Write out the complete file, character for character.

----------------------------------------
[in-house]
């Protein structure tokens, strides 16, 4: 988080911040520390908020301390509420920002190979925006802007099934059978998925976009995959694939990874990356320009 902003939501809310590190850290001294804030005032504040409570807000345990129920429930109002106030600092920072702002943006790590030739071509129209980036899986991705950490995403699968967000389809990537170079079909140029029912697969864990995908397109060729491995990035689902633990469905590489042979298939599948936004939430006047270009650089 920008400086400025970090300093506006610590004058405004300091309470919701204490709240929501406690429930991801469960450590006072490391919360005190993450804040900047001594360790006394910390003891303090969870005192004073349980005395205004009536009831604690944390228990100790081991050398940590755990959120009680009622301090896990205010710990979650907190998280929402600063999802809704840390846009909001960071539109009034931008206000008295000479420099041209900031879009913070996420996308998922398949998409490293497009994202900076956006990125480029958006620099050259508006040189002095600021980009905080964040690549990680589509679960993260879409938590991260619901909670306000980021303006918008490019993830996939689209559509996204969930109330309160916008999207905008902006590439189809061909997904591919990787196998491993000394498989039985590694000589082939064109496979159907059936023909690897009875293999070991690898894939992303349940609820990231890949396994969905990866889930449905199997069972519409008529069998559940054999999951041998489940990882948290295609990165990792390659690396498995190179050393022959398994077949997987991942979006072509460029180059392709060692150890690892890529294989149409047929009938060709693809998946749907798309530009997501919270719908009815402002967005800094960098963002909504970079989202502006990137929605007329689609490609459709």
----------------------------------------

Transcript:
[in-house]
């Protein structure tokens, strides 16, 4: 988080911040520390908020301390509420920002190979925006802007099934059978998925976009995959694939990874990356320009 902003939501809310590190850290001294804030005032504040409570807000345990129920429930109002106030600092920072702002943006790590030739071509129209980036899986991705950490995403699968967000389809990537170079079909140029029912697969864990995908397109060729491995990035689902633990469905590489042979298939599948936004939430006047270009650089 920008400086400025970090300093506006610590004058405004300091309470919701204490709240929501406690429930991801469960450590006072490391919360005190993450804040900047001594360790006394910390003891303090969870005192004073349980005395205004009536009831604690944390228990100790081991050398940590755990959120009680009622301090896990205010710990979650907190998280929402600063999802809704840390846009909001960071539109009034931008206000008295000479420099041209900031879009913070996420996308998922398949998409490293497009994202900076956006990125480029958006620099050259508006040189002095600021980009905080964040690549990680589509679960993260879409938590991260619901909670306000980021303006918008490019993830996939689209559509996204969930109330309160916008999207905008902006590439189809061909997904591919990787196998491993000394498989039985590694000589082939064109496979159907059936023909690897009875293999070991690898894939992303349940609820990231890949396994969905990866889930449905199997069972519409008529069998559940054999999951041998489940990882948290295609990165990792390659690396498995190179050393022959398994077949997987991942979006072509460029180059392709060692150890690892890529294989149409047929009938060709693809998946749907798309530009997501919270719908009815402002967005800094960098963002909504970079989202502006990137929605007329689609490609459709």